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Here are the government coronavirus guidelines for contractors going back to the office

6-minute read

Jessie Day

15 June 2020

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Are you a contractor who’s usually office-based, and planning to go back on-site? Check our guide to the latest government guidance, and the steps you can take to minimise risk.

From travelling to and from the office, meetings and shared spaces to working from home where you can, these are the government’s guidelines for returning office workers.

Are you higher risk (or living with someone who is)?

If you’re classed as clinically vulnerable or high risk, the government strongly advises that you do not work outside your home. The same applies if you live with someone who’s clinically extremely vulnerable.

Check the government’s office and contact centres advice on protecting people who are at higher risk for more information, if you’re in this category and concerned about returning to office-based work.

Do you need to self-isolate?

If you’ve been advised to self-isolate at home, you shouldn't go into the office. The government guidance includes people with Covid-19 symptoms, people who live with someone showing symptoms and/or who are advised to stay at home as part of test and trace.

What counts as an office?

The government guidelines define this category as indoor environments, such as offices, contact centres and operations rooms.

What your employer or client might do

Along with the government guidance signposted below, your employer or client may speak to you about new ways of working, to minimise coronavirus transmission risks. Here are a few things to expect:

  • encouraging remote working and connections
  • new site guidance on social distancing and hygiene
  • limiting visitors
  • revising schedules to reduce overlap between people, for example carrying out your services at night
  • new visitor records and arrangements, for example when signing or touching in

If none of these steps are being taken, or you’re concerned about going to the office, you can speak to your employer or client. Make sure you reference the current government advice for contractors. Check the help and support section below too, if you’re worried about the health and safety measures in place.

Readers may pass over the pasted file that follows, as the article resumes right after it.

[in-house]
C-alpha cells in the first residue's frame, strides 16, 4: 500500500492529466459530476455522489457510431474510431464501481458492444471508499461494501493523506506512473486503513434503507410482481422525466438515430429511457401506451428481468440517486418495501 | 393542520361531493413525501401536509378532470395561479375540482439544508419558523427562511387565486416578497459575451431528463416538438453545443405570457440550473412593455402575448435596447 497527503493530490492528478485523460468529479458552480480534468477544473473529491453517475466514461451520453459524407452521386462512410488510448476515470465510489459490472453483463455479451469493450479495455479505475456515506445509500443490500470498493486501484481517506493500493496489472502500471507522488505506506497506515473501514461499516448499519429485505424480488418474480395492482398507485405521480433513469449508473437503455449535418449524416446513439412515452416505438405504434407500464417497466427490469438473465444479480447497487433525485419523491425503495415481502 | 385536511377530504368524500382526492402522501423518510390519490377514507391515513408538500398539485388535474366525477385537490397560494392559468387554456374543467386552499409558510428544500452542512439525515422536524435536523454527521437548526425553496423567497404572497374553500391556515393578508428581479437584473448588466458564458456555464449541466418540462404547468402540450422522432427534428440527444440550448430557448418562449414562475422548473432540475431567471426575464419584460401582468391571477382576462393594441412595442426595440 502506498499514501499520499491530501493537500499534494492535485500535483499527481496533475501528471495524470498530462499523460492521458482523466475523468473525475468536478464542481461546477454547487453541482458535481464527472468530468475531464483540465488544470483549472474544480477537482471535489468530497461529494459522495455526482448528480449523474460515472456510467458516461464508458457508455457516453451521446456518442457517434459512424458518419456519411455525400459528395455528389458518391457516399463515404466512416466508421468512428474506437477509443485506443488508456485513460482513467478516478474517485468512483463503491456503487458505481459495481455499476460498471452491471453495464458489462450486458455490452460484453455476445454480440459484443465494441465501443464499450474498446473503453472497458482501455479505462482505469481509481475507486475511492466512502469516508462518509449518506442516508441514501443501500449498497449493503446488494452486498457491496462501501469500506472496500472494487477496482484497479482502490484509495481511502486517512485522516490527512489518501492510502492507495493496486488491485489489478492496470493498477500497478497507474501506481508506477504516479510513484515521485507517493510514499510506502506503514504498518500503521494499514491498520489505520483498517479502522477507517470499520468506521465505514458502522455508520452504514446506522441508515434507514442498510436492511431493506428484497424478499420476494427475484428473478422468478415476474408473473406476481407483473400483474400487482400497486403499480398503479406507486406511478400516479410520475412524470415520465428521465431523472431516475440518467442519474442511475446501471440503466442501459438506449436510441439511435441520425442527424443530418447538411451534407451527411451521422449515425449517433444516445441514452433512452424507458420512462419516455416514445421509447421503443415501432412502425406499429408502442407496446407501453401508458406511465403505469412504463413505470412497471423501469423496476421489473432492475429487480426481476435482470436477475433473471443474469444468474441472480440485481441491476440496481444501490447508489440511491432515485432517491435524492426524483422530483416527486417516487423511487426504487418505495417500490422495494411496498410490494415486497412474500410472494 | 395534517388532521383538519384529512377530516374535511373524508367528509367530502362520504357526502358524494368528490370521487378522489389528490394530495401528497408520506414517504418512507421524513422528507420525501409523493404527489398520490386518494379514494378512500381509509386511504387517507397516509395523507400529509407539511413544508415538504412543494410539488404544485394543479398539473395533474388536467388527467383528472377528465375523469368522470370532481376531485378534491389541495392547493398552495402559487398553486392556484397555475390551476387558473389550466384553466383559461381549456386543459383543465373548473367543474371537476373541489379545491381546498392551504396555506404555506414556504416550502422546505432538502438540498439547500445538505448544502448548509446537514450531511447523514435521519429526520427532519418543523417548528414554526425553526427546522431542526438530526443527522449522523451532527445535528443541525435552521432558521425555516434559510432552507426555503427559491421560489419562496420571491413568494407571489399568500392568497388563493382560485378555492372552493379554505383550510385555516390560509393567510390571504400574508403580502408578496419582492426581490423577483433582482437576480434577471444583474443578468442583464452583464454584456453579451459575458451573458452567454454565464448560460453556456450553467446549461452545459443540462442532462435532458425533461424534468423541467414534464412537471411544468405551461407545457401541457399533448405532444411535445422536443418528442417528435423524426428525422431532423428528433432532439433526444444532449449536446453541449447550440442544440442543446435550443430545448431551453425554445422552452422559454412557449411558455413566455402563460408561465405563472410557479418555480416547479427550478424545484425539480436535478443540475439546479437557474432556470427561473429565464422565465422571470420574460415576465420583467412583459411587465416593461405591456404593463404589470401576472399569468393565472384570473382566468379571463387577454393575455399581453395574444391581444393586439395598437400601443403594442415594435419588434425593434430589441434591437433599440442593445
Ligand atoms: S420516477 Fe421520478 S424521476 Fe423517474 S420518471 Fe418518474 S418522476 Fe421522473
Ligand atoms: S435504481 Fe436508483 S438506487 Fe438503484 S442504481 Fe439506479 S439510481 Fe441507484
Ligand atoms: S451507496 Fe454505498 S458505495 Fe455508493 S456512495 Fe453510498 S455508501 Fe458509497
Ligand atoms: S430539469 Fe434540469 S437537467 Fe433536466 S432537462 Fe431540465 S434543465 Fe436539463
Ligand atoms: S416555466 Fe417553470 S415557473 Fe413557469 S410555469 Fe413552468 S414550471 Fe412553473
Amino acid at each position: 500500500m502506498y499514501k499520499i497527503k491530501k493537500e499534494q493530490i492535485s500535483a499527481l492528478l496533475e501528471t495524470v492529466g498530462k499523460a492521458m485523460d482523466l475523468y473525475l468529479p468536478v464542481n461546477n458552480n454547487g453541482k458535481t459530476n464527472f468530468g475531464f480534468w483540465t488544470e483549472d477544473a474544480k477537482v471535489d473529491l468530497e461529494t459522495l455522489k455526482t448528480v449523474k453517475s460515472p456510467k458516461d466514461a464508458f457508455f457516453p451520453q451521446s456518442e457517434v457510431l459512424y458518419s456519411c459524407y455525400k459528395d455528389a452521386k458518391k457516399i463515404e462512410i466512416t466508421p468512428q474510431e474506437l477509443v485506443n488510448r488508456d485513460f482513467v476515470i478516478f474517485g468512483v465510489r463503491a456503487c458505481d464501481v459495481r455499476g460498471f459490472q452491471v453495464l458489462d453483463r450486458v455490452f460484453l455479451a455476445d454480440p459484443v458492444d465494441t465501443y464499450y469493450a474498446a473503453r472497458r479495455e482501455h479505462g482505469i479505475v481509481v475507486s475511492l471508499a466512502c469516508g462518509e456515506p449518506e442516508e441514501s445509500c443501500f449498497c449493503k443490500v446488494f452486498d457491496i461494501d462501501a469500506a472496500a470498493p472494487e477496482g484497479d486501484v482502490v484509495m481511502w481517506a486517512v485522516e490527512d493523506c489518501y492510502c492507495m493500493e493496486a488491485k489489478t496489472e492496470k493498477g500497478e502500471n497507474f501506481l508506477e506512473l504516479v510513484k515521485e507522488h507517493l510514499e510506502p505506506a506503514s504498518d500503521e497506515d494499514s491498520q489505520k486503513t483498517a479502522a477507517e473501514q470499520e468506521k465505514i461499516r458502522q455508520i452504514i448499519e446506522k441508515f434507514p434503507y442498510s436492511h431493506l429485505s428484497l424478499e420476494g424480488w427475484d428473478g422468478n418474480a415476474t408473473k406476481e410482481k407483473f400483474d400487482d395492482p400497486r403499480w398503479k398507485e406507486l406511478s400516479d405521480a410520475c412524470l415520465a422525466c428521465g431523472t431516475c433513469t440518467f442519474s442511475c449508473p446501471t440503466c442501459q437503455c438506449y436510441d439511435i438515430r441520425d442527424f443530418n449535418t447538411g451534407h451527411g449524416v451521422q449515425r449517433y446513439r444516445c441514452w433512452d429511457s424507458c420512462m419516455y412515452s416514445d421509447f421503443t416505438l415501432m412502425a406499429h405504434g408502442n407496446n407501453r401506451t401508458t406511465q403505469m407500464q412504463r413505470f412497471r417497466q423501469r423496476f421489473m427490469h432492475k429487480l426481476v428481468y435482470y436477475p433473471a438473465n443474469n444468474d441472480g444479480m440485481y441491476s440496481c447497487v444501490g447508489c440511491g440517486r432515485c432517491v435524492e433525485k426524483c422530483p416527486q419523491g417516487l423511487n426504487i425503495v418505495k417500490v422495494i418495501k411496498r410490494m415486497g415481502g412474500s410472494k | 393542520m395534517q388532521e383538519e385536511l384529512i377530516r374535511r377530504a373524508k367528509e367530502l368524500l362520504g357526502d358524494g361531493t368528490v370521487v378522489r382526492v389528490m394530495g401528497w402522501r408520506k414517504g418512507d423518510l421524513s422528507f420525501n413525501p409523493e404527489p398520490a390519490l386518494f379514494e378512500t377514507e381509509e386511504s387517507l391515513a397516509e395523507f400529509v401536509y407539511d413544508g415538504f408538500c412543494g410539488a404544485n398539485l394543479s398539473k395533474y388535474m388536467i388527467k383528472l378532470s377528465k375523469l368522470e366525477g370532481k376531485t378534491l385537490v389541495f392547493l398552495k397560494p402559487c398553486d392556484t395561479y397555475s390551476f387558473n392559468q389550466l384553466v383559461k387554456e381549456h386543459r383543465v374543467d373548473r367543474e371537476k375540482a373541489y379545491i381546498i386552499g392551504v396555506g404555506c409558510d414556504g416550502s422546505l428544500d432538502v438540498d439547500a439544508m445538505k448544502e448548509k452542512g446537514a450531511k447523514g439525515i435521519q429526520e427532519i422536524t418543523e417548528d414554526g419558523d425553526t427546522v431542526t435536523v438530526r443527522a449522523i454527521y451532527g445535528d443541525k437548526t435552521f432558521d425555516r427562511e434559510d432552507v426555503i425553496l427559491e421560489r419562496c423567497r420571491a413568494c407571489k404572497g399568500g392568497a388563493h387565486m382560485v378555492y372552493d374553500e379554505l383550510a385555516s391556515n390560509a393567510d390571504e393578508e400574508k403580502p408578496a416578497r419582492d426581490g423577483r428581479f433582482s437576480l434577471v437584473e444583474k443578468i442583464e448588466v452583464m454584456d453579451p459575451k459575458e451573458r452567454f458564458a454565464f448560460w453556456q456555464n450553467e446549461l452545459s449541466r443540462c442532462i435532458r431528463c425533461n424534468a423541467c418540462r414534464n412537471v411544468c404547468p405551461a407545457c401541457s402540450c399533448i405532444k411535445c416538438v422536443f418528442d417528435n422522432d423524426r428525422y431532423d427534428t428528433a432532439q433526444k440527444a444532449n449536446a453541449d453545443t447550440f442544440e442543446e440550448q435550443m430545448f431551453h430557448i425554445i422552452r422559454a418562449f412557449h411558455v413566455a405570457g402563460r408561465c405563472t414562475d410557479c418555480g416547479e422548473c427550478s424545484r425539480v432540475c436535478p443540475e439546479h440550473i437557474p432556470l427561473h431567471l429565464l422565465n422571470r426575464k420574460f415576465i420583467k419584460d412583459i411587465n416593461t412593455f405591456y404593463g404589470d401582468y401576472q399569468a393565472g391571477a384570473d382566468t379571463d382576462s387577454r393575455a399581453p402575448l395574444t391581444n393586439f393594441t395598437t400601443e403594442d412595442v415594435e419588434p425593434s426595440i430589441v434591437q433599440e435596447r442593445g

Covid-19 risk assessment

Employers will need to carry out a Covid-19 risk assessment. They have a legal responsibility to protect workers, contractors and other people from health and safety risks, so an assessment that deals specifically with coronavirus risk is essential.

Businesses with fewer than five employees (or self-employed people) don’t need to write anything down for their risk assessment. It’s a case of working out where the increased Covid-19 risks are, and taking steps to protect everyone who comes into contact with the office.

Check through our risk assessments for small businesses and the self-employed guide, and contact the Health and Safety Executive (HSE) for more information. There’s a dedicated Covid-19 helpline on 0300 790 6787 or a new working safely enquiry form, to get you started.

Contractors: how to raise a concern

If you’re a contractor working in or visiting someone’s office, and you have a concern, you should contact your employee representative or trade union (if you have one), or HSE using the contact details above.

4 steps to minimising risk

Employers and office managers must work with everyone in their office, including contractors, to protect health and safety. Here are the government’s steps to reducing the increased risk of coronavirus, in priority order:

  • handwashing and surface cleaning more often
  • working from home if you can (if you can’t, keeping two metres apart in the office)
  • evaluating your activities – what needs to happen for the business to operate, and what can be discontinued? If you’re a contractor, it might be helpful to discuss this with your employer or client
  • assessing whether an activity can go ahead safely. You’re not obliged to work in an unsafe environment, so if you’re a contractor, think carefully and speak to your employer or client if you’re concerned, or check the help and support section below

If an activity does need to continue, you and the business should prioritise reducing the risk of infection transmission. The government advises:

  • handwashing and surface cleaning more often
  • keeping the activity as quick as possible
  • using screens or barriers to separate people